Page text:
It's sad that this is seen as idealism. The financial world needs to recalibrate. It may retain its clout but it has lost its credibility since the crash of '08. As the 60s youth culture that drew so much attention to these issues heads for the retirement communes, the RV parks and the convalescent centers, I would expect to see another surge of humanitarian themes like this. It's only natural for aging people to think about posterity and their legacy.
In closing, I offer this little reminder of humanitarianism, with a call to action: Don't Bogart that--that--well, that bushel, of course!
08-19-12, 12:52 PM #8
Yazata in post 6 noted one important function of speculators - i.e. they take some of the risk that might completely destroy a farmer - put him out of business. They will only do this if they are rewarded.
Another, perhaps more important benefit provided by speculators operating in a market economy, is to give early price signals to the market. The professional speculator tries to forecast what the price will be some months hence. To do this well, he must consider many things, even changes in tecnology that may lower production cost or energy cost trends etc. Then if that well informed view is that price of X will increase, he buys now, making greater demand that in fact raises the current price of X.
Many who produce X don´t investigate as he did - they just see price of X increasing and, if a farmer, decide to plant more of their farm in X (and less in Y) I.e. without the services of the speculator, making early price signals in the market place, the price of X would be significantly higher in the future if the producer of X did not plan for increased production of X.
Take oil as an example: With the economic crash of late 2008, oil prices were falling so speculators bought oil and stored it in smaller old oil tankers no longer used for transport. This helped hold up the price (or slowed its fall) so some marginal well continued to produce. Now with some recovery in economic activity, oil is flowing out of this "floating storage" and helping to hold the price rise in oil lower so the recovery has more chance of being real / sustained. These speculators helped society both when price was falling and now that it is rising. Without them all would be at greater risk and less willing to invest, to create jobs in a more uncertain economy.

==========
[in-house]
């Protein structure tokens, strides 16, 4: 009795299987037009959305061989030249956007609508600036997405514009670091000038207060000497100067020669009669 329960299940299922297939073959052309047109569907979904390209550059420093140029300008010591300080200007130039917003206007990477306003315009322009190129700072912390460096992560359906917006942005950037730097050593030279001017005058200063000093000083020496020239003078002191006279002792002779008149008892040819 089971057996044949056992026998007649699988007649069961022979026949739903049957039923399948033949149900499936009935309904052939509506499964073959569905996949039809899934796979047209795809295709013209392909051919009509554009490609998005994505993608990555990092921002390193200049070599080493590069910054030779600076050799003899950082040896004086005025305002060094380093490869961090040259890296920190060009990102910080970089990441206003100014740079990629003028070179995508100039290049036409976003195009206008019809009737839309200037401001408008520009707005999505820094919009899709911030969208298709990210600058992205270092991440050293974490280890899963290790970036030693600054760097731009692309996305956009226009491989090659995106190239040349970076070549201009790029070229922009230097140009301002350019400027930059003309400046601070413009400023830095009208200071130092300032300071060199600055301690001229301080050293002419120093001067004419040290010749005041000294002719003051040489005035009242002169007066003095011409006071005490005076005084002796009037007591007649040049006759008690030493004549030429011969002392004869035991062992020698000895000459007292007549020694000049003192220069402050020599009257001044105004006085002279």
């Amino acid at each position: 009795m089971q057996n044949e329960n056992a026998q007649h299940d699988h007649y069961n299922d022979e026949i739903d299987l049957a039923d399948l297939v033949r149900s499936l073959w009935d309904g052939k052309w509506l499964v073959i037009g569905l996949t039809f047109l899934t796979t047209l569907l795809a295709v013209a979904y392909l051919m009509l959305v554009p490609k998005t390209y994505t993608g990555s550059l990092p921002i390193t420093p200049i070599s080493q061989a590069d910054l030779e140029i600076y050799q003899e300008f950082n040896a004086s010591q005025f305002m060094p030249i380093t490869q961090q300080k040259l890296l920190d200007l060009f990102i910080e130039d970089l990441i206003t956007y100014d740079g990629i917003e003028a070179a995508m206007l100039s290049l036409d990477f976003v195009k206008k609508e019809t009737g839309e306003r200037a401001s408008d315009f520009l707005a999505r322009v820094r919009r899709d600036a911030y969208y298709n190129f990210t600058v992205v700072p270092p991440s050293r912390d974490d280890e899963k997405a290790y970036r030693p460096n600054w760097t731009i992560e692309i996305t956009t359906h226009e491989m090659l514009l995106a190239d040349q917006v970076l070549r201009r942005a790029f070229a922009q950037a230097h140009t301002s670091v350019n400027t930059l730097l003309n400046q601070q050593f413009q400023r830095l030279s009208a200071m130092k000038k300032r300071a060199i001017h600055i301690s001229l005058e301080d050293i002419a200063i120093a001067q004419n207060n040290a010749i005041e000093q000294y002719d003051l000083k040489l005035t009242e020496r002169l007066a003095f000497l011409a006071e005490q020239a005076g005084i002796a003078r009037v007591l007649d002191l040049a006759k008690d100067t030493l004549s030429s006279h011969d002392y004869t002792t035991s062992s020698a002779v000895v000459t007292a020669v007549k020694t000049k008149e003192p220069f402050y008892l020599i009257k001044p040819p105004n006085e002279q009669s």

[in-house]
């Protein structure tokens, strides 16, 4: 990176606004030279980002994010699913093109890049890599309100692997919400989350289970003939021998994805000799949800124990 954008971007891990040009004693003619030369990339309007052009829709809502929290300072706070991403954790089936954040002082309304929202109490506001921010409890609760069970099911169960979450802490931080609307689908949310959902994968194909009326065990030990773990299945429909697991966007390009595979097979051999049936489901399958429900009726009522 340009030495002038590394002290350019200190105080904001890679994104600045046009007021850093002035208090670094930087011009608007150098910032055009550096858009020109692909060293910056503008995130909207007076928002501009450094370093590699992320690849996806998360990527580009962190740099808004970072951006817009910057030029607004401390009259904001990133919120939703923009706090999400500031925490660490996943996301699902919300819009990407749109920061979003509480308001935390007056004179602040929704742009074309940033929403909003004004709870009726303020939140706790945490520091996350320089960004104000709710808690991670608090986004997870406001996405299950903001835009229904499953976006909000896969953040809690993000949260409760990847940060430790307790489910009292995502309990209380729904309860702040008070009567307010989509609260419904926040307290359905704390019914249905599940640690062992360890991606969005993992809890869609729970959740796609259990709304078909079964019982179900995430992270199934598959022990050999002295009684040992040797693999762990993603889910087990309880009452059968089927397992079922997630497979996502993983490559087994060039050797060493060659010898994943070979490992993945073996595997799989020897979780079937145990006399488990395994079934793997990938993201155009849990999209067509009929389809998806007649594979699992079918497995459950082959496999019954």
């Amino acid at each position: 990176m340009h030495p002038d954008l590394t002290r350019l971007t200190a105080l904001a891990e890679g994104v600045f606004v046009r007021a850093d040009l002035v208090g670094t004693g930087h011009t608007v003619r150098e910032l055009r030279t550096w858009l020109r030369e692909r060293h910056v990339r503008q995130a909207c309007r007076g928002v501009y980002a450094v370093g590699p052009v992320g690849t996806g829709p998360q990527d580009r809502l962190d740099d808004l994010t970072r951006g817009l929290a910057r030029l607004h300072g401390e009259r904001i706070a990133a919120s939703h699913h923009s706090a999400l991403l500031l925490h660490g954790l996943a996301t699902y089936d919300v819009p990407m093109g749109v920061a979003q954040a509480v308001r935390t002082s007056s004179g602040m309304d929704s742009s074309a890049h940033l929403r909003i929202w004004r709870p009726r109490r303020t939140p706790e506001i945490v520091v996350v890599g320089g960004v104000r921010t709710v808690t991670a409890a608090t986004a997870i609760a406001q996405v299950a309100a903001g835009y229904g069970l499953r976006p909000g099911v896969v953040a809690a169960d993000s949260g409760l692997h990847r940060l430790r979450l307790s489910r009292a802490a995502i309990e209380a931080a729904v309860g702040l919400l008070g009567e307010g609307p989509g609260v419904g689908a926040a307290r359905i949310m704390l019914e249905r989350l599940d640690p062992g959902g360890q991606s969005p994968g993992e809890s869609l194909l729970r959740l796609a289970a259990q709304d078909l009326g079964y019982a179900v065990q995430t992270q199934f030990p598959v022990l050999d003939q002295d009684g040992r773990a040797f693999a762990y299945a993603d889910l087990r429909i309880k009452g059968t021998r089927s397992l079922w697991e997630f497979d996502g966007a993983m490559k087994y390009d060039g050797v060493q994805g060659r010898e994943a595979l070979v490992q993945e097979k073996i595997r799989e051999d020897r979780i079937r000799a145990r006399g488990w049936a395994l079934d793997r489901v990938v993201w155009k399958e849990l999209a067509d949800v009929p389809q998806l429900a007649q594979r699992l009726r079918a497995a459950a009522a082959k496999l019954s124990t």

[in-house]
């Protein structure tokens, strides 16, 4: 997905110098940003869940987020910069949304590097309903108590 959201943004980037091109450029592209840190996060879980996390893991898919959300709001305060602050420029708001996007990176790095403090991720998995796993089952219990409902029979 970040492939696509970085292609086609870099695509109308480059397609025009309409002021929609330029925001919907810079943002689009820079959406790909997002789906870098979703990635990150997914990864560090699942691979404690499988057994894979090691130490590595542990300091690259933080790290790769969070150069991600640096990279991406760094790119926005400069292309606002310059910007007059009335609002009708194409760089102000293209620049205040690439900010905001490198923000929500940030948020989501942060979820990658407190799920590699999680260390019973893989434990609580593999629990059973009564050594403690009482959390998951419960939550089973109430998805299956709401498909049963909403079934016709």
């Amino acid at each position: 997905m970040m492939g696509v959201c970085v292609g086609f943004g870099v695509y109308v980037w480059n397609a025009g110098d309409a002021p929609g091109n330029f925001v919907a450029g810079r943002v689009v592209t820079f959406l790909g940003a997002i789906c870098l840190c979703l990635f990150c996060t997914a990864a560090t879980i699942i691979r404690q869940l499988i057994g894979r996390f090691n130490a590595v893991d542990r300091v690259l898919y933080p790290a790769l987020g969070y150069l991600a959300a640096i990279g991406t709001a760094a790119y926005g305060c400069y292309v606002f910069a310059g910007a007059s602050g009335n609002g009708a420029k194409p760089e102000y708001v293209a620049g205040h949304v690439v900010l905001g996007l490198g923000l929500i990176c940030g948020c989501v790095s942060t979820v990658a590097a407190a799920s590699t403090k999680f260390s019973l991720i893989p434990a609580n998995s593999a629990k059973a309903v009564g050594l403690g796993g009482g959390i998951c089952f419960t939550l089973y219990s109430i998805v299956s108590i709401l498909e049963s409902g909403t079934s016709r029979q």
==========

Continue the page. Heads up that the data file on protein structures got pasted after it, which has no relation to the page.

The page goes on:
SUMMARY: Usually speculators make prices more stable than they would be if there were no speculators. Occasionally, speculators set out to destroy the market. For example the Hunt Brothers tried to corner the silver market and drove the price to ~50 dollars per ounce. So long as there are many speculators the net effect is for greater price stability and all can plan with less uncertainty and less total risk.
08-19-12, 05:09 PM #9
I believe that humans should earn what they worked for, meaning if someone spent their days growing and picking food then they should have the choice to sell it or not, but if someone has no money and in no means cannot earn the money to get the food the provider should have some decency to some food to the person, but they aren't required to give the food. Human nature may not seem well tended to, but it is the way it is; it is the survival of the fittest situation. If you aren't willing to be fit with your needs why survive? A person cannot just keep asking for food if they don't feel like working.
08-20-12, 11:58 AM #10
All goods and services are elements in the economy. It is impossible to identify a certain set of goods or services and decree, "These will no longer be subject to the law of supply and demand, or to any of the other principles of economics."